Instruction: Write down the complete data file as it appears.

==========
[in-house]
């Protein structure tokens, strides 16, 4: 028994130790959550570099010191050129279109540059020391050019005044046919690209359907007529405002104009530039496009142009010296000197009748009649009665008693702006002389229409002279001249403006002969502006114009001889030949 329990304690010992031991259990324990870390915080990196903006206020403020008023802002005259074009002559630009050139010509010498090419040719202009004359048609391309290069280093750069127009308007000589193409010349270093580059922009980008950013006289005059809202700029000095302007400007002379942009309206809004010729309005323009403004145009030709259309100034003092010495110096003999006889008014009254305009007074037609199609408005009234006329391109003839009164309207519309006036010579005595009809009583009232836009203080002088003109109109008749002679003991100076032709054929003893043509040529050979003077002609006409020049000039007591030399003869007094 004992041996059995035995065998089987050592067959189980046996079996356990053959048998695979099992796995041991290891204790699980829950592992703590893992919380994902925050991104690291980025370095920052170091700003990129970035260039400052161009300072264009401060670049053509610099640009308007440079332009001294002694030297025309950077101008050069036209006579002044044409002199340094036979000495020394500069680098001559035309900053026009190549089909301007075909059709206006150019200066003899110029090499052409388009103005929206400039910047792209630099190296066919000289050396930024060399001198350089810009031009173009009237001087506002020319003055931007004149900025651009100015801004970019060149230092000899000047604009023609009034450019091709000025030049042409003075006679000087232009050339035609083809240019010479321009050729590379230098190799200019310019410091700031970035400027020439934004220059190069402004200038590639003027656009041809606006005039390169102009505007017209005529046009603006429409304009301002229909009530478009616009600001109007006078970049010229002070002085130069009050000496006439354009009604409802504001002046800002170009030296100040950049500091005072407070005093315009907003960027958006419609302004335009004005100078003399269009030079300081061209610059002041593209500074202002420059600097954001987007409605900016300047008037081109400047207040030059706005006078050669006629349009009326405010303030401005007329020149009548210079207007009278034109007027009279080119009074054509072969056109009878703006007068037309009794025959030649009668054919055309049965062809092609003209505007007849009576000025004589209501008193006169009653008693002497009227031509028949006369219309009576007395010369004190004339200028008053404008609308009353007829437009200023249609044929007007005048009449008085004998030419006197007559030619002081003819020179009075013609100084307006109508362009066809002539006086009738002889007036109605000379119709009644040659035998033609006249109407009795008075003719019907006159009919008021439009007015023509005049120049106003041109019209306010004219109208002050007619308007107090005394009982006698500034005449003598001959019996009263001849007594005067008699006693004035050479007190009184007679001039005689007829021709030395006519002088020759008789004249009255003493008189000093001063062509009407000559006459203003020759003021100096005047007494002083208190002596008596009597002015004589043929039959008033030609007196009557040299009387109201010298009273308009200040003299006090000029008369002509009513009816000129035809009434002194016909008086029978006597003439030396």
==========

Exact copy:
[in-house]
């Protein structure tokens, strides 16, 4: 028994130790959550570099010191050129279109540059020391050019005044046919690209359907007529405002104009530039496009142009010296000197009748009649009665008693702006002389229409002279001249403006002969502006114009001889030949 329990304690010992031991259990324990870390915080990196903006206020403020008023802002005259074009002559630009050139010509010498090419040719202009004359048609391309290069280093750069127009308007000589193409010349270093580059922009980008950013006289005059809202700029000095302007400007002379942009309206809004010729309005323009403004145009030709259309100034003092010495110096003999006889008014009254305009007074037609199609408005009234006329391109003839009164309207519309006036010579005595009809009583009232836009203080002088003109109109008749002679003991100076032709054929003893043509040529050979003077002609006409020049000039007591030399003869007094 004992041996059995035995065998089987050592067959189980046996079996356990053959048998695979099992796995041991290891204790699980829950592992703590893992919380994902925050991104690291980025370095920052170091700003990129970035260039400052161009300072264009401060670049053509610099640009308007440079332009001294002694030297025309950077101008050069036209006579002044044409002199340094036979000495020394500069680098001559035309900053026009190549089909301007075909059709206006150019200066003899110029090499052409388009103005929206400039910047792209630099190296066919000289050396930024060399001198350089810009031009173009009237001087506002020319003055931007004149900025651009100015801004970019060149230092000899000047604009023609009034450019091709000025030049042409003075006679000087232009050339035609083809240019010479321009050729590379230098190799200019310019410091700031970035400027020439934004220059190069402004200038590639003027656009041809606006005039390169102009505007017209005529046009603006429409304009301002229909009530478009616009600001109007006078970049010229002070002085130069009050000496006439354009009604409802504001002046800002170009030296100040950049500091005072407070005093315009907003960027958006419609302004335009004005100078003399269009030079300081061209610059002041593209500074202002420059600097954001987007409605900016300047008037081109400047207040030059706005006078050669006629349009009326405010303030401005007329020149009548210079207007009278034109007027009279080119009074054509072969056109009878703006007068037309009794025959030649009668054919055309049965062809092609003209505007007849009576000025004589209501008193006169009653008693002497009227031509028949006369219309009576007395010369004190004339200028008053404008609308009353007829437009200023249609044929007007005048009449008085004998030419006197007559030619002081003819020179009075013609100084307006109508362009066809002539006086009738002889007036109605000379119709009644040659035998033609006249109407009795008075003719019907006159009919008021439009007015023509005049120049106003041109019209306010004219109208002050007619308007107090005394009982006698500034005449003598001959019996009263001849007594005067008699006693004035050479007190009184007679001039005689007829021709030395006519002088020759008789004249009255003493008189000093001063062509009407000559006459203003020759003021100096005047007494002083208190002596008596009597002015004589043929039959008033030609007196009557040299009387109201010298009273308009200040003299006090000029008369002509009513009816000129035809009434002194016909008086029978006597003439030396």